Scrolling Headlines:

Students react to new fence around Townehouses -

March 23, 2017

‘Do You Have The Right To Do Drugs?’ debate held in Bowker Auditorium -

March 23, 2017

UMass men’s lacrosse looks to build on three-game winning streak against Brown -

March 23, 2017

UMass softball riding five-game win streak into first Atlantic 10 showdown -

March 23, 2017

Sanzo: Inability to win close games has hurt UMass baseball -

March 23, 2017

Hannah Murphy scores 100th career goal in UMass women’s lacrosse 16-9 win over Harvard -

March 23, 2017

Old age does no harm to indie rock legends The Feelies -

March 23, 2017

A track-by-track breakdown of Drake’s new project -

March 23, 2017

When a president lies -

March 23, 2017

Let them eat steak, and other gender norms I hate -

March 23, 2017

Dissecting Science: Episode Two -

March 22, 2017

Holy Cross 10-run eighth inning sinks UMass baseball -

March 22, 2017

UMass students react to Spring Concert lineup -

March 22, 2017

Letter: Vote yes for Amherst -

March 22, 2017

You don’t have to walk alone -

March 22, 2017

Tyler Bogart and D.J. Smith lead UMass men’s lacrosse during three game win streak -

March 22, 2017

UMass women’s lacrosse emphasizes defense in approaching games as its key to gaining momentum for conference play -

March 22, 2017

Not much is new in ‘Beauty and the Beast,’ though it might not be a bad thing -

March 22, 2017

‘Get Out’ is a satirical horror for the post-Obama generation -

March 22, 2017

UPC releases spring concert lineup -

March 21, 2017

New adaptation ‘springs’ into action at the Curtain Theater

The University of Massachusetts Theater Department’s first play of the semester, “Spring Awakening,” opens tonight at the Curtain Theater.

“Spring Awakening” tells the story of young teenagers in 1890s Germany. They struggle to deal with their changing bodies and emerging sexualities in a world of complete sexual repression. Without sufficient guidance from the adults in their lives, the teenagers are forced to learn from experience, and must face the consequences of their actions.

“Spring’s Awakening,” as it was originally titled, was first published in 1891 by German playwright Frank Wedekind. However, it was not performed in Berlin until 1906. The play was considered extremely controversial by contemporaries when it premiered due to its inclusion of young adult sexuality, rape, implied incest, homosexuality and childhood death. As a result, performances of the play were often banned.

Even today, the themes explored in “Awakening” could be deemed controversial. The play’s most recent incarnation was the 2006 Broadway musical, directed by Michael Mayer.  The play was nominated for 11 Tony awards, of which it won eight. Like previous productions, it did not escape criticism for its controversy.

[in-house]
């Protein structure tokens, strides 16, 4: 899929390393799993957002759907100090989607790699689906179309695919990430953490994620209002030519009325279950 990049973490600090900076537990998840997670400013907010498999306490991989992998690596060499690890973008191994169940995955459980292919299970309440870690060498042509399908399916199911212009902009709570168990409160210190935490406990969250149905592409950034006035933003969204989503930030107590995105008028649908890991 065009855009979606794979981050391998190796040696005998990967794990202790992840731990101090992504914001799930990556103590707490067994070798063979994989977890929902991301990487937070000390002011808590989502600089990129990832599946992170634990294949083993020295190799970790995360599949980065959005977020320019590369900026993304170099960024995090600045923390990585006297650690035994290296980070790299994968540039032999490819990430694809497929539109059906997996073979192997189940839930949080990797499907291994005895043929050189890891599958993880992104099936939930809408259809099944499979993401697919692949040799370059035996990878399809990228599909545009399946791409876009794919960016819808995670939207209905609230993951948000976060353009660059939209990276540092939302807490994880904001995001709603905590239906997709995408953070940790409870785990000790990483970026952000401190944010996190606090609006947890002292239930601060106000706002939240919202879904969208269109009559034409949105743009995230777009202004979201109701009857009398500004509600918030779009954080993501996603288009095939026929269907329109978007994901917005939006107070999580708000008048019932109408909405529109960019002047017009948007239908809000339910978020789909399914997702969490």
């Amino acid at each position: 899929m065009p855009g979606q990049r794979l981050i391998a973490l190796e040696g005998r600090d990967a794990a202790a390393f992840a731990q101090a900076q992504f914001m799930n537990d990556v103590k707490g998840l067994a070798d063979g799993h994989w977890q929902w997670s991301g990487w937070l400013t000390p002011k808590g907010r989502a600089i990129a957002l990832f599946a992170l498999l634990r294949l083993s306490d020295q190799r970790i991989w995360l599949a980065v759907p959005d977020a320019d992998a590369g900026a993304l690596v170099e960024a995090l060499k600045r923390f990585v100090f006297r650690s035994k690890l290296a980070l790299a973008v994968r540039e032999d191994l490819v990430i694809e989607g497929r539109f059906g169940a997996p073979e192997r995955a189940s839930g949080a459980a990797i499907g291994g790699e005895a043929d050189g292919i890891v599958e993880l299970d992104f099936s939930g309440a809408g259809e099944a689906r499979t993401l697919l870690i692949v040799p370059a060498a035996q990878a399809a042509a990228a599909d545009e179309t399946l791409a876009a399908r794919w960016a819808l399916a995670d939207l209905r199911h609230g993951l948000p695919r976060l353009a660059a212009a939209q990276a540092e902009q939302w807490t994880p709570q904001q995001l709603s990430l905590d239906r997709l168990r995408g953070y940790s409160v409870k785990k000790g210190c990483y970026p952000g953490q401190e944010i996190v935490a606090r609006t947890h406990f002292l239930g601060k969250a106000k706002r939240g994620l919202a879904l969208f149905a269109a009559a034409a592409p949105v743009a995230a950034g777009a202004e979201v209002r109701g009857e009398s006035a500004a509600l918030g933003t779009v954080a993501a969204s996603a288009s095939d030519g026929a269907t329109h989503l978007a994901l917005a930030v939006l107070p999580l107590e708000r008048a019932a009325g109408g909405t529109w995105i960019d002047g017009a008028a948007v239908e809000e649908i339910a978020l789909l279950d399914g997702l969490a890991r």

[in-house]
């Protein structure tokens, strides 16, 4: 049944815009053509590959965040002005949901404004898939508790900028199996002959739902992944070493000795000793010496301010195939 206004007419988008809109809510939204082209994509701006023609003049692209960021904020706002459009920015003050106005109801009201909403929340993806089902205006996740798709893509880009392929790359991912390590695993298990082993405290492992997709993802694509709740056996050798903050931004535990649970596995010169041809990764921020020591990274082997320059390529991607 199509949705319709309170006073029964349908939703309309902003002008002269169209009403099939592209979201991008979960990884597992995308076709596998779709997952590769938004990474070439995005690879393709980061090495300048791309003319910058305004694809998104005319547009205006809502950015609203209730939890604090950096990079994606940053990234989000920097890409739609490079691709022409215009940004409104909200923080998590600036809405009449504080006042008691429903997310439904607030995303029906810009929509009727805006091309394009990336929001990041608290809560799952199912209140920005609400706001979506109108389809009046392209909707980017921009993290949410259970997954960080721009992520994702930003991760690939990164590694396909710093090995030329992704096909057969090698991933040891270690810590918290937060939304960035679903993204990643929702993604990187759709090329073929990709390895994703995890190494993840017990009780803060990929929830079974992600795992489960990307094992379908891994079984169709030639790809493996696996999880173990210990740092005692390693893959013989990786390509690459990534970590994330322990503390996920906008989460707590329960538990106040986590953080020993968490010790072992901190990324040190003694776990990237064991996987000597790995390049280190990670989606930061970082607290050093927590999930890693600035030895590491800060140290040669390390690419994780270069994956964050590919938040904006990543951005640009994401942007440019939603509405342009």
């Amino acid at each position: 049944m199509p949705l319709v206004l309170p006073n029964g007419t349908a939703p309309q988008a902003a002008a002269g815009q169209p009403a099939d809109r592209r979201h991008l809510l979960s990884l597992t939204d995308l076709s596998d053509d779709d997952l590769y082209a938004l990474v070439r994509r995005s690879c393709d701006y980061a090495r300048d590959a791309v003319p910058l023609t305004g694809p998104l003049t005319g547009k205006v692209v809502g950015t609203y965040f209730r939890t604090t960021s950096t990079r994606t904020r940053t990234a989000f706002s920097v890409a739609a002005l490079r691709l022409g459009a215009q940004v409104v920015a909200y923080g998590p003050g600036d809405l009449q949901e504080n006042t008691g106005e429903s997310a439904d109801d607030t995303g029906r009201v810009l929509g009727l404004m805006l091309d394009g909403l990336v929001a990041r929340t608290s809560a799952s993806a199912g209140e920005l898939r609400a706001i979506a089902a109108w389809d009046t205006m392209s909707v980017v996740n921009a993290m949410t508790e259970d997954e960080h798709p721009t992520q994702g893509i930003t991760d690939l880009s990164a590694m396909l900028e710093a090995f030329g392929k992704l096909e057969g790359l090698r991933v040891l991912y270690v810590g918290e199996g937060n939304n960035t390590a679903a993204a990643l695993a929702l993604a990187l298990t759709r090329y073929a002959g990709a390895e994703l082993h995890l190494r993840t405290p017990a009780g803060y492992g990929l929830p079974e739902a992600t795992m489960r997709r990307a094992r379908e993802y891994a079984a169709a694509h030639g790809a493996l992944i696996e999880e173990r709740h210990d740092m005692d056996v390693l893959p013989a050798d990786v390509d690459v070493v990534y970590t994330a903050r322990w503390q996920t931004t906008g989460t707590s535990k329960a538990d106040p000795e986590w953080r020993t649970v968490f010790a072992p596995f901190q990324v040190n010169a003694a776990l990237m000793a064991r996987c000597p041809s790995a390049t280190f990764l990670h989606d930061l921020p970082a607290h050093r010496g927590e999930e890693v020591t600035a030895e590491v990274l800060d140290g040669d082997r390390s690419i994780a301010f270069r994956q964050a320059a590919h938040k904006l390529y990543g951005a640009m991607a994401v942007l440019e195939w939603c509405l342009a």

UMass student Gregory Boover, who stars in the campus production, said, “I feel like when you’re watching this play, you’re watching what goes on behind closed doors.”

This production also features a new adaptation by director Toby Bercovici and dramaturge Emily Denison, both graduate students in the Theater Department,

Bercovici and Denison chose to write a new adaptation, because “none of the other adaptations had everything. There wasn’t one that put it all together,” Denison said.

A key difference between this adaptation and its predecessors is that the actors who play teenagers also double as the adult characters. 

“We see the kids who are going to grow up to be like their parents,” said Bercovici.

“It is a very physical representation of this cycle,” Denison added.

Additionally, this production runs 55 minutes long, as opposed to the original, which could run two and a half hours or more, according to Bercovici.

“We take the spirit of it, and make it more shocking, relatable and funny for today,” Bercovici said.

Tonight’s performance will also include a question and answer session with Bercovici, cast members and other members of the production team.

“Spring Awakening” plays Feb. 25 through Feb. 27, plus March 2 through March 6 at 8 p.m. There are 2 p.m.  matinees on Feb. 27 and March 6. All performances are at the Curtain Theater. Tickets are $15 for general admission and $7 for students and seniors. Tickets can be purchased at the Fine Arts Center box office, by phone at 545-2511 or 1-800-999-UMAS, or by visiting the online box office at http://umafacweb.admin.umass.edu/Online/.

Alissa Mesibov can be reached at amesibov@student.umass.edu.

Leave A Comment